This afternoon I picked up the control arms and trailing arms from Don. He charged me 2.5 hours and that's not bad considering how long it would have likely taken me to do the job. I paid the bill and took a few minutes to shoot the shit, as it were.
He asked me to confirm I was planning to use the new split type RTAB and of course I answered in the affirmative. He said that was a good choice because the new bushings use a higher durometer rubber than the prior version and the outer diameter of the bushing (uncompressed) is somewhat larger than the opening in the arm. Installing it in the arm compresses the rubber further which helps keep that center metal bushing where it should be. Unfortunately, he mentioned that he has seen cases of the bushings "walking" slightly out of the arm so he said he'll drill a small hole in the arm in an inconspicuous place and install a screw to lock the bushing to the arm. Easy enough to do with a minimum of consequences, given that the arm is steel rather than aluminum.
This eventually led to a discussion of the body / subframe reinforcement plates I had planned to install. He and one of his staff quickly retorted that the chance of the E36 body failing in that way was so remote as to make it not worth the hassle, particularly on a street car, and one with an automatic transmission to boot. This wasn't exactly news, but it was interesting to hear it from guys that race these cars. Don said that the three cars he'd seen damaged were all driven by the "younger element" who tended to slam the throttle around, dump the clutch, accelerate rapidly over potholes and generally abuse the cars on the street or the track. This advice combined with my desire to get the car back in service AND reduce the bleeding coming from my wallet has convinced me to NOT install the reinforcement plates after all. That should save me at least $300 for the mobile welder plus the usual risk of fire that comes along with welding a car with the fuel tank installed. I haven't decided yet whether I'll sell the plates as I may use them eventually, but contact me if interested in a small discount off retail.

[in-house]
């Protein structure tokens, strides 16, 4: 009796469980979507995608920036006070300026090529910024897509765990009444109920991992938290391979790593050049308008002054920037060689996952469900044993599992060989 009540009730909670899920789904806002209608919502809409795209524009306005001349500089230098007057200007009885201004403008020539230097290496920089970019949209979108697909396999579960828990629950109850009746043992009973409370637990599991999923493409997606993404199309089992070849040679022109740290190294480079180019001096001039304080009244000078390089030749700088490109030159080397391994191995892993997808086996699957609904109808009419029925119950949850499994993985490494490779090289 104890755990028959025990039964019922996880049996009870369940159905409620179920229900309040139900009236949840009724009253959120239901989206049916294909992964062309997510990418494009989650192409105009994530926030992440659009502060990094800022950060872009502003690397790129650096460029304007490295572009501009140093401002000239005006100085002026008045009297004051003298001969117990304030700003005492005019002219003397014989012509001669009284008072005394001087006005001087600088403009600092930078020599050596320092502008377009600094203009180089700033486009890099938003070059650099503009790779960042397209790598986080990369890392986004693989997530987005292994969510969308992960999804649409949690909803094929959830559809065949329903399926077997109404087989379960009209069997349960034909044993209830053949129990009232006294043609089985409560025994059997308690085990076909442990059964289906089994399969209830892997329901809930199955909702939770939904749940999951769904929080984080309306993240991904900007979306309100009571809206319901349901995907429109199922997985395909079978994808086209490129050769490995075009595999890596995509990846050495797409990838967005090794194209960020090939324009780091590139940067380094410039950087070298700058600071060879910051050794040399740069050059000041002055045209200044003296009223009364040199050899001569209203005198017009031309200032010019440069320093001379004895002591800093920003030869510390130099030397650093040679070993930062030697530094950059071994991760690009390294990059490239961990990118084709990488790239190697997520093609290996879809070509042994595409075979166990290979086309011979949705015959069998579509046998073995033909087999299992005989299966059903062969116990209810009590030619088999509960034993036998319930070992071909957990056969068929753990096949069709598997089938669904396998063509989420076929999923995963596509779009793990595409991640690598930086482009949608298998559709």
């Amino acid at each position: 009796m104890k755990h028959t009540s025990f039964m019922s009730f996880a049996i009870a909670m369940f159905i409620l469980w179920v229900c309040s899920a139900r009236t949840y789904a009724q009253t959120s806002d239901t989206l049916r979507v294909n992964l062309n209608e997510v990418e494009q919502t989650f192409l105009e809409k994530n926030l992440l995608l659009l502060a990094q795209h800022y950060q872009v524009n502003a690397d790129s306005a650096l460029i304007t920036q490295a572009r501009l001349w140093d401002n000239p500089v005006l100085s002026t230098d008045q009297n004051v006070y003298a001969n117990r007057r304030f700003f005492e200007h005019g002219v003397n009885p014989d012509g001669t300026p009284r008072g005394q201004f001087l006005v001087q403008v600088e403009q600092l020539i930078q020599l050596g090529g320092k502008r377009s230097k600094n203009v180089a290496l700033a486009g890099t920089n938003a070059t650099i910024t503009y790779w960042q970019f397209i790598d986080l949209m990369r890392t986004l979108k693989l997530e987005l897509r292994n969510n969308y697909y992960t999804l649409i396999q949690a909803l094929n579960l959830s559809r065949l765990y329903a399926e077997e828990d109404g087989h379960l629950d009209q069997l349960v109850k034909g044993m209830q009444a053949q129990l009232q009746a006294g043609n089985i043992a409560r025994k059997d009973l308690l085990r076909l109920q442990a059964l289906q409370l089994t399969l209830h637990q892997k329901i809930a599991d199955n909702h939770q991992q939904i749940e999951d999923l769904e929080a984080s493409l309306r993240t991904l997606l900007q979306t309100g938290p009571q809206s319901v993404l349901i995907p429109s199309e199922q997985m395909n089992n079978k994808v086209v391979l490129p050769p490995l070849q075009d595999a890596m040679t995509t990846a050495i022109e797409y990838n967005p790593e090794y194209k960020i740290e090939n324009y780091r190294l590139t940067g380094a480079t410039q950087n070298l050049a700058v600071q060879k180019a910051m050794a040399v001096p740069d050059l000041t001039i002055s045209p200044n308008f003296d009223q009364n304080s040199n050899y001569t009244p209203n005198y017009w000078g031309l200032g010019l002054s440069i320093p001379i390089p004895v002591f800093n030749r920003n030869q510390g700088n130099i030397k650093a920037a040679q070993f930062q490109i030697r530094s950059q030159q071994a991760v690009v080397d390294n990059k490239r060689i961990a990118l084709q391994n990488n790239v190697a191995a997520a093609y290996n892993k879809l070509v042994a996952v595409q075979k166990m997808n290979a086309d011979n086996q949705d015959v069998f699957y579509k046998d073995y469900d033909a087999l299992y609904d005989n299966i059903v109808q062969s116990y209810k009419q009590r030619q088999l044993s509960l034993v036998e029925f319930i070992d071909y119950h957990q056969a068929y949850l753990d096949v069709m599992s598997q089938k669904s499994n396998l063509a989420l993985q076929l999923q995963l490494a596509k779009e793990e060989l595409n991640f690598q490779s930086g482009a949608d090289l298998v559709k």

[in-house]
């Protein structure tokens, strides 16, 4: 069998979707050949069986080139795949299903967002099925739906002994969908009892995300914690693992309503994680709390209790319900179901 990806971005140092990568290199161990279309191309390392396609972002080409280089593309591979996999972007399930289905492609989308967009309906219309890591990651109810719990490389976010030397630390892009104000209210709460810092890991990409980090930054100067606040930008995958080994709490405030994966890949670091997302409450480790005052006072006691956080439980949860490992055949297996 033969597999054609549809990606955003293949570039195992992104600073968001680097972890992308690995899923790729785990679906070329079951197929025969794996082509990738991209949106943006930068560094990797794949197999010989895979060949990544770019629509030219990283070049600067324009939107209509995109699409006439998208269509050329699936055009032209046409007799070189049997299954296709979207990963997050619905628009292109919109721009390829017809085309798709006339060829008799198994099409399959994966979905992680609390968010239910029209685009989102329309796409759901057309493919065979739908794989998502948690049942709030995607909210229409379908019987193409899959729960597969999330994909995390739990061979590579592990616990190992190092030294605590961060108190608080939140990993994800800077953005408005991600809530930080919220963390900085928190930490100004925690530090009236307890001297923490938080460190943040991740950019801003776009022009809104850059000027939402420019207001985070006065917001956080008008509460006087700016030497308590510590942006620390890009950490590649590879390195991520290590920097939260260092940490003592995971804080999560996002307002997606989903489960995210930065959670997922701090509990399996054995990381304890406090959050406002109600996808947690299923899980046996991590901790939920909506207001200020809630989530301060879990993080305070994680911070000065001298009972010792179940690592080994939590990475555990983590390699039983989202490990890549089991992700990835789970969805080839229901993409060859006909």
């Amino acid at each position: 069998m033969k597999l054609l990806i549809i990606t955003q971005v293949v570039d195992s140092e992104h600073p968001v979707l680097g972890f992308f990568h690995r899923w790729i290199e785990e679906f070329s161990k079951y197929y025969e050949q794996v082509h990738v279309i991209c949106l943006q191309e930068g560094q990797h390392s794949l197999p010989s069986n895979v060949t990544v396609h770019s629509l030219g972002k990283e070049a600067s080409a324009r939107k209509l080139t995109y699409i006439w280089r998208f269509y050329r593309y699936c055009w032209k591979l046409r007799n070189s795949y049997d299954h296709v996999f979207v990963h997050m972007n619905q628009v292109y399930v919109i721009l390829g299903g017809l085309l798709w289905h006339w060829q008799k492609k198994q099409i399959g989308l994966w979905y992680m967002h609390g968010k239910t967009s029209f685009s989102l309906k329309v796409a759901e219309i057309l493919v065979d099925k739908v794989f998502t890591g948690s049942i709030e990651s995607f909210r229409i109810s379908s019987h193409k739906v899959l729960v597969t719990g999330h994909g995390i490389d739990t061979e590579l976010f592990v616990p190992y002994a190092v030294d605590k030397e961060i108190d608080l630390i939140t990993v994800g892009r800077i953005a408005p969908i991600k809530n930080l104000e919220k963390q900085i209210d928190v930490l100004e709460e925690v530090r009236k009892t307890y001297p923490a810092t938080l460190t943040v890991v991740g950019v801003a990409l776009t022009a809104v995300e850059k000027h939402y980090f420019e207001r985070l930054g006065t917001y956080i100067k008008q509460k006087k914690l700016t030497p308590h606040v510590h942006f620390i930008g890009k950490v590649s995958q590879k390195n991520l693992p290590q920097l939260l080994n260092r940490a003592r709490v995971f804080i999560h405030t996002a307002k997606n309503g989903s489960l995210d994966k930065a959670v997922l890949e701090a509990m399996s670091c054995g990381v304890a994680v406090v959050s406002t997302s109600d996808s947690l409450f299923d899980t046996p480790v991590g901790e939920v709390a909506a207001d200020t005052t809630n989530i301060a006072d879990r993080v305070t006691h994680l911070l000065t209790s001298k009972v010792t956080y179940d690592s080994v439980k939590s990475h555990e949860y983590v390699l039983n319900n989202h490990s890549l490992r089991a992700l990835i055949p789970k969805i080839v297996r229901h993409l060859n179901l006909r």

Fortunately, welding the AKG Motorsport swaybar tab reinforcement kit on the subframe was easy to do with the subframe removed from the vehicle. As you can see in the picture, Don had his fabricator install the kit and the the work is beautiful. It is better than the Turner kit, in my opinion, by the virtue that it includes an extra piece that is used to box in the structure, thus significantly enhancing the strength of the modification. Truth be told, the kit is overkill for a street car equipped with the stock rear swaybar, but you really didn't think I was going to keep that on there forever, did you? After all, there is a method to my madness.
This weekend I plan to:
- Install the new brake wear sensor wiring I picked up from the dealer this morning (pictured)
- Scrub the underside of the car's body while I have the opportunity
- Prepare, prime, and paint all the parts I'll take back to Don on Monday morning
Mileage: 193332, Parts: $205, Parts Saved: $80, Labor $235